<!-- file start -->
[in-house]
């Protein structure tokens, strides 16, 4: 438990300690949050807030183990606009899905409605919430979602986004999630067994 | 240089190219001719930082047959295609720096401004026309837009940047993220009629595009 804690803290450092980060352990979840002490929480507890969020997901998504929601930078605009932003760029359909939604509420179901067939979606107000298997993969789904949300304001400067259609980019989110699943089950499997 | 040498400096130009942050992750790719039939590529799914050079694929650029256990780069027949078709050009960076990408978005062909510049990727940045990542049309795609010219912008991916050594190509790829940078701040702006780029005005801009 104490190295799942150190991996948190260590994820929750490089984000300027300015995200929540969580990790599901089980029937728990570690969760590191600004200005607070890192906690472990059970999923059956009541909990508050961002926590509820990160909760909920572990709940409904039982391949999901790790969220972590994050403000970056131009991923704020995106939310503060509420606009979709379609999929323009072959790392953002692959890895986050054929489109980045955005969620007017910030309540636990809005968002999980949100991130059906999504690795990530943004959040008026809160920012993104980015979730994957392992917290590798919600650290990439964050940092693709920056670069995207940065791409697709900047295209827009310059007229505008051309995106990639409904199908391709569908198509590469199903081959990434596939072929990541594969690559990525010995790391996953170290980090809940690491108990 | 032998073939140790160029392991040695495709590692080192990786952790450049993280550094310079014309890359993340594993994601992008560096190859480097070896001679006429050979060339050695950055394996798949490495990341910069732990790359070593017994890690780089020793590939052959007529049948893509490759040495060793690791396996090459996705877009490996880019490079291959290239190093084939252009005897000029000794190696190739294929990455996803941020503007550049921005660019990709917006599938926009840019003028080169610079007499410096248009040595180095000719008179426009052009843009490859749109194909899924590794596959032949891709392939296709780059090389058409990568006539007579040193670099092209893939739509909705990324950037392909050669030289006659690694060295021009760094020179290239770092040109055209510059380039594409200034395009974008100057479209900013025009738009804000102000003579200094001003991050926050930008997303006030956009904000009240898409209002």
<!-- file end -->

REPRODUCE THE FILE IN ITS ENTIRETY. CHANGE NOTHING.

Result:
[in-house]
């Protein structure tokens, strides 16, 4: 438990300690949050807030183990606009899905409605919430979602986004999630067994 | 240089190219001719930082047959295609720096401004026309837009940047993220009629595009 804690803290450092980060352990979840002490929480507890969020997901998504929601930078605009932003760029359909939604509420179901067939979606107000298997993969789904949300304001400067259609980019989110699943089950499997 | 040498400096130009942050992750790719039939590529799914050079694929650029256990780069027949078709050009960076990408978005062909510049990727940045990542049309795609010219912008991916050594190509790829940078701040702006780029005005801009 104490190295799942150190991996948190260590994820929750490089984000300027300015995200929540969580990790599901089980029937728990570690969760590191600004200005607070890192906690472990059970999923059956009541909990508050961002926590509820990160909760909920572990709940409904039982391949999901790790969220972590994050403000970056131009991923704020995106939310503060509420606009979709379609999929323009072959790392953002692959890895986050054929489109980045955005969620007017910030309540636990809005968002999980949100991130059906999504690795990530943004959040008026809160920012993104980015979730994957392992917290590798919600650290990439964050940092693709920056670069995207940065791409697709900047295209827009310059007229505008051309995106990639409904199908391709569908198509590469199903081959990434596939072929990541594969690559990525010995790391996953170290980090809940690491108990 | 032998073939140790160029392991040695495709590692080192990786952790450049993280550094310079014309890359993340594993994601992008560096190859480097070896001679006429050979060339050695950055394996798949490495990341910069732990790359070593017994890690780089020793590939052959007529049948893509490759040495060793690791396996090459996705877009490996880019490079291959290239190093084939252009005897000029000794190696190739294929990455996803941020503007550049921005660019990709917006599938926009840019003028080169610079007499410096248009040595180095000719008179426009052009843009490859749109194909899924590794596959032949891709392939296709780059090389058409990568006539007579040193670099092209893939739509909705990324950037392909050669030289006659690694060295021009760094020179290239770092040109055209510059380039594409200034395009974008100057479209900013025009738009804000102000003579200094001003991050926050930008997303006030956009904000009240898409209002």